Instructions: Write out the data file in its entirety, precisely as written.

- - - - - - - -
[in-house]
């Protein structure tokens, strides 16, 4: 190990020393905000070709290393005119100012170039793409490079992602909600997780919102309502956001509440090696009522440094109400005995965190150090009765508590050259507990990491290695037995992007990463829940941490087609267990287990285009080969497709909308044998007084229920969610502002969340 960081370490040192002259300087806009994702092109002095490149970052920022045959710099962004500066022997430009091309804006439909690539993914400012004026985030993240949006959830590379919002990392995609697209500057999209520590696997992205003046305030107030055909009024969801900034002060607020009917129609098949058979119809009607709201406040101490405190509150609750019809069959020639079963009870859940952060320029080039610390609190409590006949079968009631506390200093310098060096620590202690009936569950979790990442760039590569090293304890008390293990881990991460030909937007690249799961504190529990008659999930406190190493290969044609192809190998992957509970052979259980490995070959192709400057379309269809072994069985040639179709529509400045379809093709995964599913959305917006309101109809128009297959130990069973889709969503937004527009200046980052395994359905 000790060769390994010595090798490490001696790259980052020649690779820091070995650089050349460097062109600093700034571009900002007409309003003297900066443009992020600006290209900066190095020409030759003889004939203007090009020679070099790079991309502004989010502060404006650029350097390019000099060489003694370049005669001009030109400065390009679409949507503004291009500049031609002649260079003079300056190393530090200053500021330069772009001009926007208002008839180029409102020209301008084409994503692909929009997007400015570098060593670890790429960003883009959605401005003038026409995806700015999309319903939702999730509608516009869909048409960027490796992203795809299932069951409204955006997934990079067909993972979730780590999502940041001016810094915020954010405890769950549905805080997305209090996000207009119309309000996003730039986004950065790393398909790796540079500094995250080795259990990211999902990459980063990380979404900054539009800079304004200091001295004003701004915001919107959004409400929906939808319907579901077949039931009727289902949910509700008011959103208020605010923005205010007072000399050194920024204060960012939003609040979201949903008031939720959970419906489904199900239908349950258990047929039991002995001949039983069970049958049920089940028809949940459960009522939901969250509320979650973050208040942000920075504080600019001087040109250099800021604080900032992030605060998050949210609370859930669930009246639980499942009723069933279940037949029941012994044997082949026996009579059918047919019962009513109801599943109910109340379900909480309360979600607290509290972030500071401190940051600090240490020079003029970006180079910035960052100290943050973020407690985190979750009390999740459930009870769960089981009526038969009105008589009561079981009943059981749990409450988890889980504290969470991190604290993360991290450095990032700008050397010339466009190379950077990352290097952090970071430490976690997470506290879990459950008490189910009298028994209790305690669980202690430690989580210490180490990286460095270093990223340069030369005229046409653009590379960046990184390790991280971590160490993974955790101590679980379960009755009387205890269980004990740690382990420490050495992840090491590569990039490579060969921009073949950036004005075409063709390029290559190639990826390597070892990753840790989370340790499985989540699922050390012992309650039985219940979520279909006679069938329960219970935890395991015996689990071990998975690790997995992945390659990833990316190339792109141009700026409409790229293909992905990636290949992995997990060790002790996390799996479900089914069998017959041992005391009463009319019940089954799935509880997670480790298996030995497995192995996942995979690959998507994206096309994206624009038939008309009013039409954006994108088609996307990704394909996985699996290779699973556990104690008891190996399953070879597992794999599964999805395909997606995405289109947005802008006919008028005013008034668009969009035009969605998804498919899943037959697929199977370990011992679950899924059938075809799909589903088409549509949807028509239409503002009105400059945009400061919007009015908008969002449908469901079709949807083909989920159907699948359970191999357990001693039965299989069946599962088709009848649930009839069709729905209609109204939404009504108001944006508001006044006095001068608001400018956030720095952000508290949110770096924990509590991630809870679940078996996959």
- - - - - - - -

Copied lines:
[in-house]
């Protein structure tokens, strides 16, 4: 190990020393905000070709290393005119100012170039793409490079992602909600997780919102309502956001509440090696009522440094109400005995965190150090009765508590050259507990990491290695037995992007990463829940941490087609267990287990285009080969497709909308044998007084229920969610502002969340 960081370490040192002259300087806009994702092109002095490149970052920022045959710099962004500066022997430009091309804006439909690539993914400012004026985030993240949006959830590379919002990392995609697209500057999209520590696997992205003046305030107030055909009024969801900034002060607020009917129609098949058979119809009607709201406040101490405190509150609750019809069959020639079963009870859940952060320029080039610390609190409590006949079968009631506390200093310098060096620590202690009936569950979790990442760039590569090293304890008390293990881990991460030909937007690249799961504190529990008659999930406190190493290969044609192809190998992957509970052979259980490995070959192709400057379309269809072994069985040639179709529509400045379809093709995964599913959305917006309101109809128009297959130990069973889709969503937004527009200046980052395994359905 000790060769390994010595090798490490001696790259980052020649690779820091070995650089050349460097062109600093700034571009900002007409309003003297900066443009992020600006290209900066190095020409030759003889004939203007090009020679070099790079991309502004989010502060404006650029350097390019000099060489003694370049005669001009030109400065390009679409949507503004291009500049031609002649260079003079300056190393530090200053500021330069772009001009926007208002008839180029409102020209301008084409994503692909929009997007400015570098060593670890790429960003883009959605401005003038026409995806700015999309319903939702999730509608516009869909048409960027490796992203795809299932069951409204955006997934990079067909993972979730780590999502940041001016810094915020954010405890769950549905805080997305209090996000207009119309309000996003730039986004950065790393398909790796540079500094995250080795259990990211999902990459980063990380979404900054539009800079304004200091001295004003701004915001919107959004409400929906939808319907579901077949039931009727289902949910509700008011959103208020605010923005205010007072000399050194920024204060960012939003609040979201949903008031939720959970419906489904199900239908349950258990047929039991002995001949039983069970049958049920089940028809949940459960009522939901969250509320979650973050208040942000920075504080600019001087040109250099800021604080900032992030605060998050949210609370859930669930009246639980499942009723069933279940037949029941012994044997082949026996009579059918047919019962009513109801599943109910109340379900909480309360979600607290509290972030500071401190940051600090240490020079003029970006180079910035960052100290943050973020407690985190979750009390999740459930009870769960089981009526038969009105008589009561079981009943059981749990409450988890889980504290969470991190604290993360991290450095990032700008050397010339466009190379950077990352290097952090970071430490976690997470506290879990459950008490189910009298028994209790305690669980202690430690989580210490180490990286460095270093990223340069030369005229046409653009590379960046990184390790991280971590160490993974955790101590679980379960009755009387205890269980004990740690382990420490050495992840090491590569990039490579060969921009073949950036004005075409063709390029290559190639990826390597070892990753840790989370340790499985989540699922050390012992309650039985219940979520279909006679069938329960219970935890395991015996689990071990998975690790997995992945390659990833990316190339792109141009700026409409790229293909992905990636290949992995997990060790002790996390799996479900089914069998017959041992005391009463009319019940089954799935509880997670480790298996030995497995192995996942995979690959998507994206096309994206624009038939008309009013039409954006994108088609996307990704394909996985699996290779699973556990104690008891190996399953070879597992794999599964999805395909997606995405289109947005802008006919008028005013008034668009969009035009969605998804498919899943037959697929199977370990011992679950899924059938075809799909589903088409549509949807028509239409503002009105400059945009400061919007009015908008969002449908469901079709949807083909989920159907699948359970191999357990001693039965299989069946599962088709009848649930009839069709729905209609109204939404009504108001944006508001006044006095001068608001400018956030720095952000508290949110770096924990509590991630809870679940078996996959």